To seek approval to update the CCTV Policy to include the use of Body Worn Video.
Cabinet considered a report seeking approval to update the North Tyneside Council CCTV Policy to include the use of Body Worn Video.
The Authority operated a number of closed-circuit television (CCTV) systems which were used in areas such as council buildings, public spaces, and on its refuse collection vehicles. It also monitored systems deployed by other parties such as schools, Northumbria Police and Nexus under service level agreements or contract arrangements.
These CCTV system installations were operated in line with extensive statutory requirements and associated guidance to ensure that the need for public protection was balanced against the need to respect the right of privacy for individuals. Although not a statutory requirement, the Authority had developed a CCTV policy which was attached at Appendix 1 to the report.
The proposal to introduce this policy, which would govern the use of the Authority’s CCTV systems, was aimed at adding further rigour to the manner in which they were managed and to provide assurance of compliance with relevant legislation and the accompanying statutory codes of practice. The policy only covered the use of CCTV systems that were deployed overtly. The Authority did not routinely use CCTV systems covertly. Such use was strictly controlled by surveillance legislation ‘the Regulation of Investigatory Powers Act 2000’, and was subject to a specific policy which had been approved by Cabinet and was regularly reviewed. As well as preventing and detecting crime, having visible CCTV systems in public spaces also enhanced feelings of safety for residents and communities. Ensuring places were safe was a priority of the Elected Mayor. This was also a priority of the Safer North Tyneside Community Safety Partnership where promoting feelings of safety amongst communities was one of the key aims of its Community Safety Strategy 2019-2024.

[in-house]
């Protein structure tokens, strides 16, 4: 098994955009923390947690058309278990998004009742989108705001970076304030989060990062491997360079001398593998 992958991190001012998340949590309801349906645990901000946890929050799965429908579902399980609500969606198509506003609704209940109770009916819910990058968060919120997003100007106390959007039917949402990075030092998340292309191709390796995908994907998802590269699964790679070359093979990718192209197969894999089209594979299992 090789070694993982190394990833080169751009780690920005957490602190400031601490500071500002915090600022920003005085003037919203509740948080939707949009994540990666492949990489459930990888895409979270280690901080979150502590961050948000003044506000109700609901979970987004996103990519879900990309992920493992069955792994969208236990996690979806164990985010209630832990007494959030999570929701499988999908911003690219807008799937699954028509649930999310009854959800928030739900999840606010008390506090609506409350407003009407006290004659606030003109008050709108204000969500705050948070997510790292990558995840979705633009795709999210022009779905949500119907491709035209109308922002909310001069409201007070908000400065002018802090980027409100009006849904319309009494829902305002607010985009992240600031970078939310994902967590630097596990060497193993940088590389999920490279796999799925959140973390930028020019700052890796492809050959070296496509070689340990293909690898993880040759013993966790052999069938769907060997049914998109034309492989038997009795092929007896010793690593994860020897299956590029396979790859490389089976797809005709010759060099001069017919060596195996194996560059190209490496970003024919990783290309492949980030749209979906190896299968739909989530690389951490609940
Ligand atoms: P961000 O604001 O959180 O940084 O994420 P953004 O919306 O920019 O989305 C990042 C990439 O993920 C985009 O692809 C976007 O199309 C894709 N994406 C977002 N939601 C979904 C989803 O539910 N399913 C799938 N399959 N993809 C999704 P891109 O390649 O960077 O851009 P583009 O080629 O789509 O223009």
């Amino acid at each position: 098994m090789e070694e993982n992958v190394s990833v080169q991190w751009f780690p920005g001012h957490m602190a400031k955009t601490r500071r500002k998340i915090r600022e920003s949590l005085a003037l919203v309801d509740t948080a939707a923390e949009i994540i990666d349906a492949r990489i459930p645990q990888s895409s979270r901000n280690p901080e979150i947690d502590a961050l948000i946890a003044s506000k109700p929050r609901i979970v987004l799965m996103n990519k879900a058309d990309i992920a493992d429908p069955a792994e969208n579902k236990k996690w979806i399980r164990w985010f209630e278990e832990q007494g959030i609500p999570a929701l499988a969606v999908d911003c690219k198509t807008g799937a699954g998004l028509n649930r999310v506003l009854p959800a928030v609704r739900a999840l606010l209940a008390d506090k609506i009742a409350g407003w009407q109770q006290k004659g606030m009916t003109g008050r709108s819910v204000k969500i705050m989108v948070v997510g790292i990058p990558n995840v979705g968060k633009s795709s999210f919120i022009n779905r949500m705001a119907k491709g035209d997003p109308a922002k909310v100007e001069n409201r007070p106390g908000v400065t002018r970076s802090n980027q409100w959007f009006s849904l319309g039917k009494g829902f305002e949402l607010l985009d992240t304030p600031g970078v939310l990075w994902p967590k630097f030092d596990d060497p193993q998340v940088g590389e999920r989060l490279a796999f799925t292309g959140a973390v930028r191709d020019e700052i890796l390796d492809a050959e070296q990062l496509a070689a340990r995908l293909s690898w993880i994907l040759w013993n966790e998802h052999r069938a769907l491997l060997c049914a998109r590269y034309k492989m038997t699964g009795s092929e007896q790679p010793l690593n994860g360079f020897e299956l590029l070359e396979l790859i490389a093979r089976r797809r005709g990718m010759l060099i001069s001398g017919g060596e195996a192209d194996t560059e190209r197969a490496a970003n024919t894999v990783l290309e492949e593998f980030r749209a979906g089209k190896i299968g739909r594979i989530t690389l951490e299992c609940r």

The Authority had since upgraded its static public space CCTV and had opened a new control room. Also, a new mobile CCTV vehicle had been introduced along with more CCTV cameras which were capable of being redeployed to tackle identified hotspots for antisocial behaviour and environmental crime. Officers had scope to use Body Worn Video (BWV) which was a portable system that provided an audio and visual record of enforcement activities undertaken by the wearer. The use of BWV could provide a number of benefits which included a deterrent to acts of aggression or verbal and physical abuse toward employees and providing evidence to support Police and Authority investigations.
This improved CCTV capability was playing a vital role in assisting the additional officer capacity which included new community protection wardens and an environmental rapid response team.
CCTV systems were surveillance systems and their use was subject to a range of legislative controls which enabled organisations to use them lawfully. The Protection of Freedoms Act 2012 introduced the provision to appoint a Surveillance Camera Commissioner (SCC) with the power to develop and introduce a Code of Practice focussing on the use of surveillance camera systems. The role of the SCC was to encourage compliance with the Code of Practice, review how the Code was working on the ground and provide advice to Ministers on whether or not future amendments to the Code were required. At present the SCC had no enforcement or inspection powers and worked with ‘relevant authorities’ to make them aware of their duty to have regard to the Code. North Tyneside Council was classed as a relevant authority.